Around 10 p.m. local time, Lucas Feuk had momentarily glanced away from the TV screen at the family summer home in Lysekil.
"And then," he reports, "I heard my dad scream."
No, a fire hadn't broken out in the kitchen. No one was frantically dialling 112, the Swedish equivalent of 911.
"I had," explained Feuk, with more than a hint of understandable pride, "been drafted.
"My name had been called.
"And my legs started shaking."
With immediate family and cousins - including one from the U.S. - assembled expectantly for the big occasion, his dad's yowl alerted Feuk to the news that he'd been chosen by the Flames with the 116th pick (fourth round) of the 2019 Draft.
"Watching the draft yesterday and today it was unexpected that Calgary picked me because I had not talked with them so much," confessed Feuk. "I had other teams that I thought I could go to.
"So pretty crazy.
"But really good. A big surprise."
In 43 Superelit - Swedish U-20 league - games, the 6-foot, 185-lb. Feuk connected for 21 goals and 22 assists as well as compiling an eyebrow-raising 84 PIM for hometown Södertälje.
Growing up, he revered Vancouver's Sedin twins, Daniel and Henrik, as role models.
"Good people off the ice, great players on the ice," he said. "They could make plays, score goals. That's the type of player I want to be."
And then there's his dad, the fellow with the great lungs.
Tomaz Eriksson was a fourth-round pick, 83rd overall, by the Philadelphia Flyers at the 1987 draft from Djurgardens IF. He would, alas, never even make it to North America to try and fulfil his lifelong ambition, finishing a six-year pro career with Södertälje SK.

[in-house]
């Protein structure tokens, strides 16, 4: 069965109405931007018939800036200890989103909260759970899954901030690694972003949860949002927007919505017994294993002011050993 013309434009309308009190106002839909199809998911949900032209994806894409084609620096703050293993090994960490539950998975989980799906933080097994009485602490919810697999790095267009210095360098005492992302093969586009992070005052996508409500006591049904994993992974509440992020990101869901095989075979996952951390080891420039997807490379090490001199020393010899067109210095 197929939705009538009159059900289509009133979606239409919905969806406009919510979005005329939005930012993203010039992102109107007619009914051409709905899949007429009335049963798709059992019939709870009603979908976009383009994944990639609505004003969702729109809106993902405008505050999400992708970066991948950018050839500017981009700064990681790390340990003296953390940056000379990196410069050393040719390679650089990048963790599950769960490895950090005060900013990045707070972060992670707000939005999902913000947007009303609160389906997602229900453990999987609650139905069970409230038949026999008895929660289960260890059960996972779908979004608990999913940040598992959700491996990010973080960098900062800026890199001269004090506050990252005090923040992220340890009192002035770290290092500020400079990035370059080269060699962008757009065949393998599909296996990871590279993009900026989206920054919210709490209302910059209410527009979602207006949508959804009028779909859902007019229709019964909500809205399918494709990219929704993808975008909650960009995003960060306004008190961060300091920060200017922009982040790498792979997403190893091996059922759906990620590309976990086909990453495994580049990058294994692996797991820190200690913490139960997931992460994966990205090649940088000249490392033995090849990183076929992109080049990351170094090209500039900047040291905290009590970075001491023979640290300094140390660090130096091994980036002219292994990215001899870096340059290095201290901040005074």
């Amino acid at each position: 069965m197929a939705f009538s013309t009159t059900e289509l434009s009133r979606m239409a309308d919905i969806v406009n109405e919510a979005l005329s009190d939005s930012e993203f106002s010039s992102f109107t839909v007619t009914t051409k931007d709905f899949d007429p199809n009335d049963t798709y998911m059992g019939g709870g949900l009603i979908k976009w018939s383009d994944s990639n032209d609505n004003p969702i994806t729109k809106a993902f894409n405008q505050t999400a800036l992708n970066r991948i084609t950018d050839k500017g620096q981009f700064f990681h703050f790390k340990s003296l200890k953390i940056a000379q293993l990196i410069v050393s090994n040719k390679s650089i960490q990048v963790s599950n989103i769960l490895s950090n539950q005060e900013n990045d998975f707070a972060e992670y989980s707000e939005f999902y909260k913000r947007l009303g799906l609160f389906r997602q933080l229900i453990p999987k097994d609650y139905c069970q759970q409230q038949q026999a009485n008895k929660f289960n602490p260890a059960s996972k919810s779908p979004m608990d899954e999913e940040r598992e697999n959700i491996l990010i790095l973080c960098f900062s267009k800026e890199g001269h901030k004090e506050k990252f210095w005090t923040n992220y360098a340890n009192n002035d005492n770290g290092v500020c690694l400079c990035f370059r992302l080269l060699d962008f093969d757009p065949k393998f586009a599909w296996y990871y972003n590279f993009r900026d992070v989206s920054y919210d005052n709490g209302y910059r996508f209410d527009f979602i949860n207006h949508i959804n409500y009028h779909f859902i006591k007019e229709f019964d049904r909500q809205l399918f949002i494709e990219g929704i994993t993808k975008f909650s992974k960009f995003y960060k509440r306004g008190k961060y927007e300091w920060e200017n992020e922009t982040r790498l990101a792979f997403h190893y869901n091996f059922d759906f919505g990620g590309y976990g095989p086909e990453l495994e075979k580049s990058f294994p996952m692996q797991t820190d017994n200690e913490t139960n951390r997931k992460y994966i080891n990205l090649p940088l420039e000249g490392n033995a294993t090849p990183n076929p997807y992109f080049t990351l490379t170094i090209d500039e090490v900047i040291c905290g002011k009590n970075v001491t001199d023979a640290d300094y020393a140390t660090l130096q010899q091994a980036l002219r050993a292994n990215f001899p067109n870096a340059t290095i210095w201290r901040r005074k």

"It is everyone's dream to play in the NHL," says Tomas. "It was my dream over 25 years ago. It is Lucas' dream now.
"I never got the chance to go to Philadelphia. So this, to happen for him … this is amazing. It's another feeling when a son gets drafted.More exciting than when I did. Oh, for sure.
"It's such a big thing now. You can see it all on television."
There are a couple of interesting connections between the Flames and their newest Swedish connection: Current centreman Mikael Backlund and Feuk once trained with the same off-season skating coach, and many years ago Tomaz played alongside the Magic Man, Kent Nilsson, after the Calgary legend returned to home soil to conclude his enigmatic but magnetic career.
"A smart player," adjudged the team's director of amateur scouting, Tod Button, of Feuk. "He's a little bit under-developed at this point, physically. So he's got a lot of room to grow.
"But the competitive nature of the kid and the hockey sense were the things our Swedish scout really liked a about him."
So with the sound of his dad's shout reverberating in his ears, Lucas Feuk became property of the Flames.
"What happens next year? I have to talk to my agent, and the team, find out what they want and they think is best for me, what my next step should be. I have a contract (with Södertälje).
"So we'll see."